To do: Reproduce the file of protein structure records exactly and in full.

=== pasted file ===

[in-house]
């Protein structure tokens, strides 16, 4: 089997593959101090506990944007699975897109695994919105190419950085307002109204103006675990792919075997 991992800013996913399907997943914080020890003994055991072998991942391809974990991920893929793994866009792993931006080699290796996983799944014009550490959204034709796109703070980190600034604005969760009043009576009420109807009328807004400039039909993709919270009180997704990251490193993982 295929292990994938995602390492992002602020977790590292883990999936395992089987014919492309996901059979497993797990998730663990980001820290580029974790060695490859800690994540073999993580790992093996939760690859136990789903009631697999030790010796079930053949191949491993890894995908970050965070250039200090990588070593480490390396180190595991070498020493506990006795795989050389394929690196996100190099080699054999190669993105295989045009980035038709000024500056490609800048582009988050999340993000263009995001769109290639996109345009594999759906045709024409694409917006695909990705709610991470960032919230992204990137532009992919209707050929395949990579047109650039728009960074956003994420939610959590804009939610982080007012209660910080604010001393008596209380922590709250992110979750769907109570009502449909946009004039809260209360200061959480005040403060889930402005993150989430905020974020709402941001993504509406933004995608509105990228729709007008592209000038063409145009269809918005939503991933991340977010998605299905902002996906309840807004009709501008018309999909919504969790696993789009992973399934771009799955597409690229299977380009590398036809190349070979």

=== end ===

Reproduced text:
[in-house]
């Protein structure tokens, strides 16, 4: 089997593959101090506990944007699975897109695994919105190419950085307002109204103006675990792919075997 991992800013996913399907997943914080020890003994055991072998991942391809974990991920893929793994866009792993931006080699290796996983799944014009550490959204034709796109703070980190600034604005969760009043009576009420109807009328807004400039039909993709919270009180997704990251490193993982 295929292990994938995602390492992002602020977790590292883990999936395992089987014919492309996901059979497993797990998730663990980001820290580029974790060695490859800690994540073999993580790992093996939760690859136990789903009631697999030790010796079930053949191949491993890894995908970050965070250039200090990588070593480490390396180190595991070498020493506990006795795989050389394929690196996100190099080699054999190669993105295989045009980035038709000024500056490609800048582009988050999340993000263009995001769109290639996109345009594999759906045709024409694409917006695909990705709610991470960032919230992204990137532009992919209707050929395949990579047109650039728009960074956003994420939610959590804009939610982080007012209660910080604010001393008596209380922590709250992110979750769907109570009502449909946009004039809260209360200061959480005040403060889930402005993150989430905020974020709402941001993504509406933004995608509105990228729709007008592209000038063409145009269809918005939503991933991340977010998605299905902002996906309840807004009709501008018309999909919504969790696993789009992973399934771009799955597409690229299977380009590398036809190349070979």